April 10, 2012, 6:00 PM — After years of seeing cell phones stolen, re-configured and resold as used or refurbished, cell-phone carriers have finally agreed to do something to make mobiles harder to steal.
Every year in the United States, about 70 million cell phones and smart phones are lost or stolen. Only about seven percent are ever recovered.
Verizon Wireless, Sprint, AT&T and T-Mobile stood up at a press conference in Washington this morning to announce a program to stop all the theft – though the first steps won't happen for six months, the second big step will take 18 months and the means for carriers to accomplish both have been available since 1996.
In the first phase – the deadline for which is six months from now – carriers romise to remotely deactivate stolen cell phones as soon as a customer reports it stolen. Each carrier will build an anti-theft database of unique MEID identifying numbers for the stolen cell phones they've bricked so the stolen phones can't be resold and reused on the original carrier's network.
In the second phase – which isn't due to go into effect for 18 months – carriers will share the MEIDs of all those stolen cell phones by including them in a centralized database to make sure stolen phones aren't re-used on some other carrier's network either.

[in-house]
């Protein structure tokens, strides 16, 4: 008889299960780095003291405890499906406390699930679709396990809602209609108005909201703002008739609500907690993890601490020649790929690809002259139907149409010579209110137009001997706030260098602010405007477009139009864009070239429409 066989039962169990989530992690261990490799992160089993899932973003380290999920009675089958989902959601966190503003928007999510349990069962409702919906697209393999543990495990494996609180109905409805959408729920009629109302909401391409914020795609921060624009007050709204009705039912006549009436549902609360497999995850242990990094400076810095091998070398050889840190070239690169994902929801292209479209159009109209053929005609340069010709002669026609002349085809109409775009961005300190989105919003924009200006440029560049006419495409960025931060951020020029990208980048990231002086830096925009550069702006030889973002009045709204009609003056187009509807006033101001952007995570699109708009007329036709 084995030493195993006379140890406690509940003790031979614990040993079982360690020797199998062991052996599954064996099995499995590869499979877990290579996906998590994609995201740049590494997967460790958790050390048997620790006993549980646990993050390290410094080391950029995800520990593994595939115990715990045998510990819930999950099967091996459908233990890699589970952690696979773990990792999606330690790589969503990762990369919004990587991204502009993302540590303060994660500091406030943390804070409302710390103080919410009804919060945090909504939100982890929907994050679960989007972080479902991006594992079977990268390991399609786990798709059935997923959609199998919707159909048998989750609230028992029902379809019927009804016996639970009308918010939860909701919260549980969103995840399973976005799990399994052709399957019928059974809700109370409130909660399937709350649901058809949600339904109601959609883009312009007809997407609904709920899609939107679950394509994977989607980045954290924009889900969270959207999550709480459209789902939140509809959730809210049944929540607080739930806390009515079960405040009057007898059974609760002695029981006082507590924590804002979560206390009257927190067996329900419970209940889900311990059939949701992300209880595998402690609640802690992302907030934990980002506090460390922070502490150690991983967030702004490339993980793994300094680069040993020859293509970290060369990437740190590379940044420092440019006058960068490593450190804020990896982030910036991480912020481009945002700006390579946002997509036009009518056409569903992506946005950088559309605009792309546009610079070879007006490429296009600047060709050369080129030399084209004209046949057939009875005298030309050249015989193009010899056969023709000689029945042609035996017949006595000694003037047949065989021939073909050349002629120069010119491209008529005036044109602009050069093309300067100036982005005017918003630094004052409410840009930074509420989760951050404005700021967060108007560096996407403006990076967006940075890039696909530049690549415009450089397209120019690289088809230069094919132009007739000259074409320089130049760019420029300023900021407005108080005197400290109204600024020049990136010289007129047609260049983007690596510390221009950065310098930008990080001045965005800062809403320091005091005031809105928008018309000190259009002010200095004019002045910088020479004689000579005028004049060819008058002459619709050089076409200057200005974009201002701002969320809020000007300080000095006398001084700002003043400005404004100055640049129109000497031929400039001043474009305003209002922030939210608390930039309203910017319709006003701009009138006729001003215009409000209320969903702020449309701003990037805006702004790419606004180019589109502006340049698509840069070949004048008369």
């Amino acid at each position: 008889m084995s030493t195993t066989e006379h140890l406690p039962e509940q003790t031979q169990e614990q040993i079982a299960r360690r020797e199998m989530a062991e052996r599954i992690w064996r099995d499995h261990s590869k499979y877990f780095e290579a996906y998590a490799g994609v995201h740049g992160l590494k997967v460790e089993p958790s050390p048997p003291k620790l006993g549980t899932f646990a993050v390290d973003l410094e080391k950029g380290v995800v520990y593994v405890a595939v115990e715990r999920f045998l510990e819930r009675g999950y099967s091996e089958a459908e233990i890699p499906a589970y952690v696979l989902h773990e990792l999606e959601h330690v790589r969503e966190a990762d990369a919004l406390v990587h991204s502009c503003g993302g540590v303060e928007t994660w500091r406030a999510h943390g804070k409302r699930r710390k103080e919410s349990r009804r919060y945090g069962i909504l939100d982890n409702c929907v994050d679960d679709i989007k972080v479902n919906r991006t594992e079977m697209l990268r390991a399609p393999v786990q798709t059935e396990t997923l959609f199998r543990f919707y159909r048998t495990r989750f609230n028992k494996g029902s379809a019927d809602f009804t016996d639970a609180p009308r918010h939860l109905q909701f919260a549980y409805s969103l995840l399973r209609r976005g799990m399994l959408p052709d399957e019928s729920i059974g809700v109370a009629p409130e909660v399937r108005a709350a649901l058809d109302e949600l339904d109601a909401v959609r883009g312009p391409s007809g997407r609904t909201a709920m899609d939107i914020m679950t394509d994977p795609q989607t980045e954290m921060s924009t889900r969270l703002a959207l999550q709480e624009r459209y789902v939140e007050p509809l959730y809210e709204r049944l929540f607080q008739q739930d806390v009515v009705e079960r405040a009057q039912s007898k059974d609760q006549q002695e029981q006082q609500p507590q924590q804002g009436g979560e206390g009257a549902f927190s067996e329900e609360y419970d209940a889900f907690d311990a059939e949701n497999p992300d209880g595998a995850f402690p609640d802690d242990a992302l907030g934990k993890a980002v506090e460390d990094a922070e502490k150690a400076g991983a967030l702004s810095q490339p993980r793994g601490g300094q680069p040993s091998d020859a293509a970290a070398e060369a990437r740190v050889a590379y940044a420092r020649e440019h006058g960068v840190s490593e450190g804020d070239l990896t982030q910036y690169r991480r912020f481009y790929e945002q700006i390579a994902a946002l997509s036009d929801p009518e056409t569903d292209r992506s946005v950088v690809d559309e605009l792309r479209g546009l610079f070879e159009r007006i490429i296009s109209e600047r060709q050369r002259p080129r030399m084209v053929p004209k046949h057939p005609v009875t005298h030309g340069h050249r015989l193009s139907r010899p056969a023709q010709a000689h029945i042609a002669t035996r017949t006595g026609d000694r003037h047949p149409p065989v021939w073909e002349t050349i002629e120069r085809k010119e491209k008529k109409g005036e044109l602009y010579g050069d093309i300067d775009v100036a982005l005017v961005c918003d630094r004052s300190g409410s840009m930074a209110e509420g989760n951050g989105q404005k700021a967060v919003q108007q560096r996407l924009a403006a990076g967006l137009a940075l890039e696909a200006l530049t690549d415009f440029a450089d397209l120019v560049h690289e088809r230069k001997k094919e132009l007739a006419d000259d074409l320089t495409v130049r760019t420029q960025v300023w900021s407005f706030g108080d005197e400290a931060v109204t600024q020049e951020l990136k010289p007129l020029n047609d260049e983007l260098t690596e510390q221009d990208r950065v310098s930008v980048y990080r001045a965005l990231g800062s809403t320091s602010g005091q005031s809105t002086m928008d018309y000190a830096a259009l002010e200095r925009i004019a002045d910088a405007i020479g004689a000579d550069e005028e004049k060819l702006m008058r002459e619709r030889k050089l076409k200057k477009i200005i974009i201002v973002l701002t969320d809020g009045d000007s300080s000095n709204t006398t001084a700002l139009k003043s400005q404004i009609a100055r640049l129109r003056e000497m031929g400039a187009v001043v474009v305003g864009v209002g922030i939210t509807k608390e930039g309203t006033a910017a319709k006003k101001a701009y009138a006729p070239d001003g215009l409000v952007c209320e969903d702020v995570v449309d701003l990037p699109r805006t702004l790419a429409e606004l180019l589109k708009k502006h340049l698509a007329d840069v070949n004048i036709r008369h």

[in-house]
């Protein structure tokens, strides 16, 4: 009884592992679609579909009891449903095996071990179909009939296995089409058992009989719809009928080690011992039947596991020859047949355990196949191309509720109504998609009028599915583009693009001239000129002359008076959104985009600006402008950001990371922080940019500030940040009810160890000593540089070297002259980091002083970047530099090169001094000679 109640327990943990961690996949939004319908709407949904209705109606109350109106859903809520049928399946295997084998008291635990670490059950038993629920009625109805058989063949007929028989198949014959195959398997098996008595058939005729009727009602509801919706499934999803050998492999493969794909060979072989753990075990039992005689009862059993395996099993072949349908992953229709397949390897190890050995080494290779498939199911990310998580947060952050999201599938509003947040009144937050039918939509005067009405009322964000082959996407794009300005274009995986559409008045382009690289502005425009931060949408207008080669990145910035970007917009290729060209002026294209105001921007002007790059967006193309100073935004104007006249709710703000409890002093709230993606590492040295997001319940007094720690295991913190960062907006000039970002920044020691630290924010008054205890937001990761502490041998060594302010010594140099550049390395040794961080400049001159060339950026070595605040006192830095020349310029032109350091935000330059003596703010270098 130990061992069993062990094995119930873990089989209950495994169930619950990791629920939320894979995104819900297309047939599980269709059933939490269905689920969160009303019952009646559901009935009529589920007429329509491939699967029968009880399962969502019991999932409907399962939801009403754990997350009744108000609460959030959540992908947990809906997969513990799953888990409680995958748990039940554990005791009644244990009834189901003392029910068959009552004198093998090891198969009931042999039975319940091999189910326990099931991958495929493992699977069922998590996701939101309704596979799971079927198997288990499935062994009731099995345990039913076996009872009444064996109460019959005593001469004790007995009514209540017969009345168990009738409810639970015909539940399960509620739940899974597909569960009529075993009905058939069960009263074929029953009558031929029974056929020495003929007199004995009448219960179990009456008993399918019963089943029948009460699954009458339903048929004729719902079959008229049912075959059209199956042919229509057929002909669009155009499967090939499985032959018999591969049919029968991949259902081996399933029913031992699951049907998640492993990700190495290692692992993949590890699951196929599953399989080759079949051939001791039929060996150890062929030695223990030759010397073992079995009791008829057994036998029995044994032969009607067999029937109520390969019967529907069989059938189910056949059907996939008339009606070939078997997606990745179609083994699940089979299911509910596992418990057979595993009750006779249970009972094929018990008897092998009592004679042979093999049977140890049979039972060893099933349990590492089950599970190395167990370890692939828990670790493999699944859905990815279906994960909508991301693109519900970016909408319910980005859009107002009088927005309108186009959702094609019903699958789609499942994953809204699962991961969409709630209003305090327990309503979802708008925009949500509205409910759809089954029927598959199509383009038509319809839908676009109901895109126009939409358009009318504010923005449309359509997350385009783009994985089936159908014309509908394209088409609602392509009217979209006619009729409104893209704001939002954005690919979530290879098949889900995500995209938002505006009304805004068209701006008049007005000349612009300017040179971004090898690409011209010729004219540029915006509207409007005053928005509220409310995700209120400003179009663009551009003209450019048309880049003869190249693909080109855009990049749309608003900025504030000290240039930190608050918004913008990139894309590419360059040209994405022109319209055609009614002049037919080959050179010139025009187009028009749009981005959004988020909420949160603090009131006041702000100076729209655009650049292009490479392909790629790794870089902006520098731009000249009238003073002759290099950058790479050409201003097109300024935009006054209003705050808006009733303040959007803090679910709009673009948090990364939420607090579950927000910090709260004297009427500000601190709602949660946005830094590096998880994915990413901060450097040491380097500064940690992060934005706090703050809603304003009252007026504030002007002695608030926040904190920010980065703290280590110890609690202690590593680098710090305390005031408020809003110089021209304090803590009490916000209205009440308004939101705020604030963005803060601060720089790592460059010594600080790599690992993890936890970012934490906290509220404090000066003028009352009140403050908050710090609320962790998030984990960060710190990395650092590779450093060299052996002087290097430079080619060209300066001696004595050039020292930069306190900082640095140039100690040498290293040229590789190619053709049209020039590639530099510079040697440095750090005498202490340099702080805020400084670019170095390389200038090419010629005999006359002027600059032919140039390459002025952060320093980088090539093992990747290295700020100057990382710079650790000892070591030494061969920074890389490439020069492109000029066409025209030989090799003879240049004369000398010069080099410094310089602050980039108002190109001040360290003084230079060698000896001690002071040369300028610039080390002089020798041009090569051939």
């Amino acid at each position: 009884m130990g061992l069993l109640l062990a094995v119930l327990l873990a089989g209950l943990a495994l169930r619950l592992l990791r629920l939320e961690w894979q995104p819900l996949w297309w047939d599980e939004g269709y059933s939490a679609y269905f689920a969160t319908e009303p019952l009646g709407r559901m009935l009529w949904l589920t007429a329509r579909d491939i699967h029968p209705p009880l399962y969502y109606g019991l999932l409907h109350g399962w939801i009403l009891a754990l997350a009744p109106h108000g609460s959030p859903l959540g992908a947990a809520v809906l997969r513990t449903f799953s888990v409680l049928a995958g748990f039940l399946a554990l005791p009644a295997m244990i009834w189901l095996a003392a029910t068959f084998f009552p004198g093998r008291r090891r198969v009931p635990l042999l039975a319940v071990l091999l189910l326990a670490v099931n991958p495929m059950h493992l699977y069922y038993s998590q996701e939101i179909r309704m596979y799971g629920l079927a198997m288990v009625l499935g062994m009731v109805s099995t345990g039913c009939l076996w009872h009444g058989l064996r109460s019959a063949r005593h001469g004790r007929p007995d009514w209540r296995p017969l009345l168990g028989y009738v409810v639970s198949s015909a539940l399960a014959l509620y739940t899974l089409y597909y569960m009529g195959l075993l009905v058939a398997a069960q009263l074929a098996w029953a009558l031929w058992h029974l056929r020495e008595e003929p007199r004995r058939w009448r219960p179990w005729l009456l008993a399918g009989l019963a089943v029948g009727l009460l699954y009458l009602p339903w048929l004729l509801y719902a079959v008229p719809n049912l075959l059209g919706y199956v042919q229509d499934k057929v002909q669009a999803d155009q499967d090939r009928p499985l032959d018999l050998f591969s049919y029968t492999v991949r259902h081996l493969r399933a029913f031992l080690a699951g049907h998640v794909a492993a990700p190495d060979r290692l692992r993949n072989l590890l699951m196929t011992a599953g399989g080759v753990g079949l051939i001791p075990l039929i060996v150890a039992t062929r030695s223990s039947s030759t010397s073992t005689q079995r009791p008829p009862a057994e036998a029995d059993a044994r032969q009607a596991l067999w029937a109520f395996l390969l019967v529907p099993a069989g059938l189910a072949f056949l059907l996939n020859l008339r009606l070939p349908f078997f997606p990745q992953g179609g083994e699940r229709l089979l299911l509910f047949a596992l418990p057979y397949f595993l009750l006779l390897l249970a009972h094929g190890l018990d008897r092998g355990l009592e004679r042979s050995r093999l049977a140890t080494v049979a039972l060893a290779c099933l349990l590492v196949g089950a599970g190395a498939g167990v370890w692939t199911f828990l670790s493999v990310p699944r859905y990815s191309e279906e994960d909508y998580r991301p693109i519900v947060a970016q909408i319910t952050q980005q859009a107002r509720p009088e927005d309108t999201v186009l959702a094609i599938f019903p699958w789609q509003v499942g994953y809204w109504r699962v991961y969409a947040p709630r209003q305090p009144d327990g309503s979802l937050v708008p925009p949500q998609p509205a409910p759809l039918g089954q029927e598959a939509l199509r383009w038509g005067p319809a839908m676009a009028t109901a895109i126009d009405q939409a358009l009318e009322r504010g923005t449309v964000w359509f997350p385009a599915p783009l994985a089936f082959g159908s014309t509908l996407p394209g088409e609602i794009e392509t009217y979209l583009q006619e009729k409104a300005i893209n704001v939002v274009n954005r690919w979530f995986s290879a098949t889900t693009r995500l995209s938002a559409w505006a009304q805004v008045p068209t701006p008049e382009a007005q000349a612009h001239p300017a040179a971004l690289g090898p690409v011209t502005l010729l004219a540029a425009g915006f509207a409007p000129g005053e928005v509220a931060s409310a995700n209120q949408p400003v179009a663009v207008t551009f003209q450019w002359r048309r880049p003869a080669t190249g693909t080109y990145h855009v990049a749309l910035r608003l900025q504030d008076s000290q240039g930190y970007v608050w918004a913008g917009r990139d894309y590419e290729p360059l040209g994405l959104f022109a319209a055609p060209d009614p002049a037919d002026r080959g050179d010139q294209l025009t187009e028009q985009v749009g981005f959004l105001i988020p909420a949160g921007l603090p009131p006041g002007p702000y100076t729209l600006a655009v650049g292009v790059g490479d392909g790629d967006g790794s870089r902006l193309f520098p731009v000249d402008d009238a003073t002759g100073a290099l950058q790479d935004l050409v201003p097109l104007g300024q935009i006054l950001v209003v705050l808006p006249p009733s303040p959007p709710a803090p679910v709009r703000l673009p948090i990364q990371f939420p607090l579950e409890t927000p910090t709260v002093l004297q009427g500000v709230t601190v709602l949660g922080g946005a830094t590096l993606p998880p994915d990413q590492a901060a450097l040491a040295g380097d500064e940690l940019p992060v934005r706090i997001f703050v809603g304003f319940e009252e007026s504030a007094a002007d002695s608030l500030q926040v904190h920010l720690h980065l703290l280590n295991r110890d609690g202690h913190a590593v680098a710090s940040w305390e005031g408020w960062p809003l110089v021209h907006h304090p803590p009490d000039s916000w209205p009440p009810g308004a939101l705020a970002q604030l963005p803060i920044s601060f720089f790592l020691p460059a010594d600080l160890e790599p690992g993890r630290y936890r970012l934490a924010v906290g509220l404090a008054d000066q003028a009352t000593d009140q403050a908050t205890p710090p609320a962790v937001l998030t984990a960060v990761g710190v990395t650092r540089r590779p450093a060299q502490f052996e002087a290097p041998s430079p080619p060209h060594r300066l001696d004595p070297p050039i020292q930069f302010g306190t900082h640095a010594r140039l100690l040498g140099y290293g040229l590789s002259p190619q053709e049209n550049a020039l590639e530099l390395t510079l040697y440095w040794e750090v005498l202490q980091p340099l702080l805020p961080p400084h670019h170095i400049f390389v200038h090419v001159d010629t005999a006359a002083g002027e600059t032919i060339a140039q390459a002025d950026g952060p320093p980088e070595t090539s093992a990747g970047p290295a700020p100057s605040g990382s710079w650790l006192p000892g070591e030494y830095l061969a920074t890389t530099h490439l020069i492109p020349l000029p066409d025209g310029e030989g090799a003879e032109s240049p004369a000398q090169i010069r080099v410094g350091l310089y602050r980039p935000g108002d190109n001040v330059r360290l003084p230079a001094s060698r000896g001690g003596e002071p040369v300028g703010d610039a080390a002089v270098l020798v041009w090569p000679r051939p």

FCC Chairman Julius Genachowski and the chiefs of police sound proud of the program. They certainly have enough motivation.
Cell phones, tablet computers and other handheld electronics are the most-common target of thieves in New York – more popular even than cash according to an NYPD crime-report analysis published in December.
Half the 16,000 robberies in New York during the first 10 months of 2011 involved cell phones or other gadgets. In most cities that number is between 30 percent and 40 percent, representing 54 percent more cell-phone thefts now than in 2007, according to Genachowski.